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image of Israel Journal of Plant Sciences

Major Mediterranean vegetation types of California and Israel were compared. These included woodland, matorral, phrygana, montane belts, riparian, and ecotones with the desert. Major differences in life form spectra, physiognomy, species richness, fire adaptations, leaf traits, the altitudinal sequence of montane belts and floras were summarized. In some cases it was possible to speculate that differences in the above traits are correlated with differences in climate, soil, fire frequency and human history. The matorral (chaparral, maquis) was emphasized. In comparison to Israel, California matorral is shorter in stature, has a more complete canopy closure, is richer in woody taxa and poorer in herbaceous taxa, has fewer deciduous elements, exhibits more specialized adaptations to fue, is under-represented in retamoid species and has a more spinescent overstorey but a less spinescent understorey of associated chamaephytes and hemi-cryptophytes. In California, the matorral continues through the montane belt to the subalpine one, but in the eastern Mediterranean it is restricted to the colline (foothill) belt and is replaced in the montane by deciduous forest. It is postulated that the differences in vegetation between California and Israel are due in part to the contemporary difference in their climate, but also to differences in their paleoecology.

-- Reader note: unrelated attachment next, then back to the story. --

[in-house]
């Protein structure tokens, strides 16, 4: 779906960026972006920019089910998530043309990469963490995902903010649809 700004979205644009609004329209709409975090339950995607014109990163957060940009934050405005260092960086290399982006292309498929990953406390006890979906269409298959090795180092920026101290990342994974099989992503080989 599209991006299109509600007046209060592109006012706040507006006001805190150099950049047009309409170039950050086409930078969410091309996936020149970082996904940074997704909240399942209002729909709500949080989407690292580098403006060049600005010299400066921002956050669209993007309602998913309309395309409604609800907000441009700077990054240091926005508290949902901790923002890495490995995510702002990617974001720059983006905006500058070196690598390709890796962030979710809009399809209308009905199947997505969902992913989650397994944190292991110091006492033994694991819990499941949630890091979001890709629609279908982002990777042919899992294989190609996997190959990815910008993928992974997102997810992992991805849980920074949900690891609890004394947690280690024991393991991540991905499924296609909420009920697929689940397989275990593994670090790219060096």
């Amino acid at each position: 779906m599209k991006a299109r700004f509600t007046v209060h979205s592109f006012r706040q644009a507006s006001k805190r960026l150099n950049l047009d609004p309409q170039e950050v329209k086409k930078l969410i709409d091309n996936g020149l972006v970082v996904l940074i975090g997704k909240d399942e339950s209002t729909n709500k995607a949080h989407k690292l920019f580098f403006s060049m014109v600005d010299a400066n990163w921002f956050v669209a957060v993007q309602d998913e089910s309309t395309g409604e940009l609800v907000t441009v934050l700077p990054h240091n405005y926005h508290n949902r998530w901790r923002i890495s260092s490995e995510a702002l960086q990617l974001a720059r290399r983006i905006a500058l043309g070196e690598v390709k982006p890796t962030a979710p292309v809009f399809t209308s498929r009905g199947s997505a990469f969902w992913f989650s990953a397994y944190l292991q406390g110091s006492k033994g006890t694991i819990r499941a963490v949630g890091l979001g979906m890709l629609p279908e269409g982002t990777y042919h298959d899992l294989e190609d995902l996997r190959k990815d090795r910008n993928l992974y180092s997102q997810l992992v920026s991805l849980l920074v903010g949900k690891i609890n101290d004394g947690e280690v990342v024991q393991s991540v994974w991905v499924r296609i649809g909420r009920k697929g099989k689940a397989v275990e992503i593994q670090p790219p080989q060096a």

Affiliations: 1: Department of Botany, The Hebrew University of Jerusalem


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